For anyone that may be unfamiliar with the term underemployment, it basically indicates that an employer is overqualified for a position they are holding. The problem with underemployment is that it means more people are settling for temporary positions that they might only accept because they need the money. That's not to say that there is anything wrong with this approach, but when underemployment levels have been consistently close to 19%, it means that a lot of people are accepting positions that don't fit their education background. As long as you are careful not to stray far from your career goals, there is nothing wrong with picking up a job that pays minimum wage and puts a little extra cash in your wallet, but as the newest additions to the labor force, recent college grads must do their best to look for positions close to their field of study. If you can get that "foot in the door" position that may pay less than a job as a waiter, take the former every time, because there simply aren't any guarantees when that opportunity will come again.

The beauty of an entry level position involving something that you want to do down the road is that you can sacrifice short-term income for potential long-term success. Entry level positions don't pay much in the form of money, however they can set you up quite nicely to enjoy a fulfilling career doing something that you genuinely believe that you want to do. Again, some of these positions might not exist because of experienced employees taking lower-end jobs to maintain a salary. Bad economical times and high underemployment rates don't exactly bode well for workers trying to break in to a business. The only thing that recent grads can do, is simply be persistent and not pass anything up.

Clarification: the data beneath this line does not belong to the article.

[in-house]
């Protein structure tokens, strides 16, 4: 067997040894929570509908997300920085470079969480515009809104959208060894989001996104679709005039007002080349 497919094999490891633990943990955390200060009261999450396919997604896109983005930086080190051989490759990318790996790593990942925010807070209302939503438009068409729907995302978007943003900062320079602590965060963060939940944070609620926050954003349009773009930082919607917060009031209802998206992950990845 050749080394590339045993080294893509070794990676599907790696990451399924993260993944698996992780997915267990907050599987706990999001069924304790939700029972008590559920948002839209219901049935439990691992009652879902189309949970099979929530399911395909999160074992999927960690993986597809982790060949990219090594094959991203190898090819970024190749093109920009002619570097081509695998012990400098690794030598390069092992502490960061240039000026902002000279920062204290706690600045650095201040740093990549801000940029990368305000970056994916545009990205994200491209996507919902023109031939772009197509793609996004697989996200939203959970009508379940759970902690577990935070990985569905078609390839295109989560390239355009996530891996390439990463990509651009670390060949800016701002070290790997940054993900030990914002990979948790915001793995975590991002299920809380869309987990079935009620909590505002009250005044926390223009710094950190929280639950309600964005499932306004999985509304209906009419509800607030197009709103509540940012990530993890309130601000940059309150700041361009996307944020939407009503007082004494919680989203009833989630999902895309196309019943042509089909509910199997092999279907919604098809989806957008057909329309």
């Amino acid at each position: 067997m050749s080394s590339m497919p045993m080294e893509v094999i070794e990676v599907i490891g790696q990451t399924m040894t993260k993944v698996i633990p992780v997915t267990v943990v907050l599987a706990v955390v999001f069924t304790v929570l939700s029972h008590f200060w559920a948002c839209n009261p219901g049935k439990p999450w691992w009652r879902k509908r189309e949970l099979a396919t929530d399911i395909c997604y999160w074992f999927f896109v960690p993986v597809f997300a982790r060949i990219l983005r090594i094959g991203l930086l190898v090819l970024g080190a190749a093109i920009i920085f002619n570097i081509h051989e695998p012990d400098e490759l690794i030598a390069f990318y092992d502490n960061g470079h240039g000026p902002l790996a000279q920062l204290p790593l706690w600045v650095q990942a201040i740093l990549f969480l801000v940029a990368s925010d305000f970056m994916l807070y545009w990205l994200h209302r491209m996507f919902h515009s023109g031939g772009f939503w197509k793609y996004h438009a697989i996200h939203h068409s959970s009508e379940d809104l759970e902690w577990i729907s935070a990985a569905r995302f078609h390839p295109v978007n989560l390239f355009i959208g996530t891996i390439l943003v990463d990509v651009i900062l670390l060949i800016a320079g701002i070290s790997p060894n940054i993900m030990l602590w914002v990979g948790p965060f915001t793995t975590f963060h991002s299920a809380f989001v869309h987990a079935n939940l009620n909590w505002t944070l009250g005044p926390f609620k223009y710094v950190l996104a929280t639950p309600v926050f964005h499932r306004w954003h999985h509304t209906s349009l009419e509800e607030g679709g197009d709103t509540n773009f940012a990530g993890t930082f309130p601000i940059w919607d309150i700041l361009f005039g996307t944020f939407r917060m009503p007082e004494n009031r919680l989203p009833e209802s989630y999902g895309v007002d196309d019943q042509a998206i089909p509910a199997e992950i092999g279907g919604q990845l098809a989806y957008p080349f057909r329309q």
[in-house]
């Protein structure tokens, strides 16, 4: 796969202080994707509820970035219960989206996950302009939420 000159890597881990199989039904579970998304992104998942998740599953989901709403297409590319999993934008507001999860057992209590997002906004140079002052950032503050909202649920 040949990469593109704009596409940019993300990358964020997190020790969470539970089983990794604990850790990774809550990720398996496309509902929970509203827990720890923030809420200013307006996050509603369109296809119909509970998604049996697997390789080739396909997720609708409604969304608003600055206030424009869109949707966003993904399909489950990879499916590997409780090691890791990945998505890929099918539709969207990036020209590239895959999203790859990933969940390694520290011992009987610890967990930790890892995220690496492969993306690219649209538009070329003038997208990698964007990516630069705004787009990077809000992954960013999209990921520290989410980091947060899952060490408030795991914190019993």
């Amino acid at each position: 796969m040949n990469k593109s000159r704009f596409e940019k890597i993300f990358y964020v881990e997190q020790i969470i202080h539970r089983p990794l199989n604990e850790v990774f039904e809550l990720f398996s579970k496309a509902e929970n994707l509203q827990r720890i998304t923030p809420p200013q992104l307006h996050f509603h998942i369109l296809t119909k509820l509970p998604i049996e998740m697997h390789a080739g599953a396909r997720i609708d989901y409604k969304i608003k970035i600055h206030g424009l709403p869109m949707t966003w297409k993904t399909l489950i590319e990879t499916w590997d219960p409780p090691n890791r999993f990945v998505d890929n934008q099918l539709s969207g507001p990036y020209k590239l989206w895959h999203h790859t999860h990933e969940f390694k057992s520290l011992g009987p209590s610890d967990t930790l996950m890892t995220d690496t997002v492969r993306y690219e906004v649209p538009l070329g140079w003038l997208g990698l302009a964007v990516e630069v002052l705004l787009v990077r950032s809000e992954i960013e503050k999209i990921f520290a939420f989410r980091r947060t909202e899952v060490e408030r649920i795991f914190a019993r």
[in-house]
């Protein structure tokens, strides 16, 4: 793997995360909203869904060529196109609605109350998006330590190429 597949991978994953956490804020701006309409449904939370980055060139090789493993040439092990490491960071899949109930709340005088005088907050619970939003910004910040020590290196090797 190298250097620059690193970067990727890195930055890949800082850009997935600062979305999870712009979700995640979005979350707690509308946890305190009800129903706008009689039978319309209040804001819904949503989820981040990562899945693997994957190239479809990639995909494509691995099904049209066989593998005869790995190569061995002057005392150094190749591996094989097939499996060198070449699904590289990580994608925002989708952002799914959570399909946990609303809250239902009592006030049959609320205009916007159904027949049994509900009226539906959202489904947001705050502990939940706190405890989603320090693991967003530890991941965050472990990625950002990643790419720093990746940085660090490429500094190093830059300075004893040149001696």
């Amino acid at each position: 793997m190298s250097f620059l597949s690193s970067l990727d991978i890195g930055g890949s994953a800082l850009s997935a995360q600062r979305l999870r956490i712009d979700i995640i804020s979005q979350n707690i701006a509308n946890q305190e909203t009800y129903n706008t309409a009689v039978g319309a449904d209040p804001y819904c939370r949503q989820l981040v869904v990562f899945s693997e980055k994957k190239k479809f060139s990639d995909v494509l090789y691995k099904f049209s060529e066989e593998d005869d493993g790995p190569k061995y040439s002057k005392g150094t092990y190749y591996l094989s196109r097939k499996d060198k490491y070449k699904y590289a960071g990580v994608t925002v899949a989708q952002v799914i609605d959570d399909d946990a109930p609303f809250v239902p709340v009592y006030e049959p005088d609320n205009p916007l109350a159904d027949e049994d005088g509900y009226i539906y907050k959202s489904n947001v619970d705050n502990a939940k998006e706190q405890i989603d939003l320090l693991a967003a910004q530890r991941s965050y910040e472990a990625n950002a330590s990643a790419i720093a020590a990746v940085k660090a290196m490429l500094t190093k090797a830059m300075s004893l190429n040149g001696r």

As recent graduates, our best move would be to take a job because we want to take it, not because we feel like we need to take it. During my free time, it's not uncommon for me to go to a job board, search media or journalism positions, and apply to each job that I feel I have a realistic chance of landing. If the position does not prefer/require multiple years of experience, it's likely that I will send in an application. I've repeated this process more times than I can remember, and I'm a little more than four months removed from cleaning out my dorm. That should tell you all you need to know about the job market as it stands right now: apply to a lot of places, and the odds of you hearing back from someone can only go up. In the event that I do not hear back from anyone, which has been the case for most of my applications, I move on to the next company looking to hire.

It's a frustrating process, but that's what happens when you are a member of a graduating class during the latter parts of a recession. The opportunities are going to be few and far between, which basically means that you have to be your own best spokesperson. If your resume is strong and you can present a legitimate case for yourself in a cover letter, you'll have a fighting chance, but you have to stay on top of your job search. An employer only needs to see one application that they like, and in this economy, that's probably all they want to see anyway.

Read other articles by Nick Pane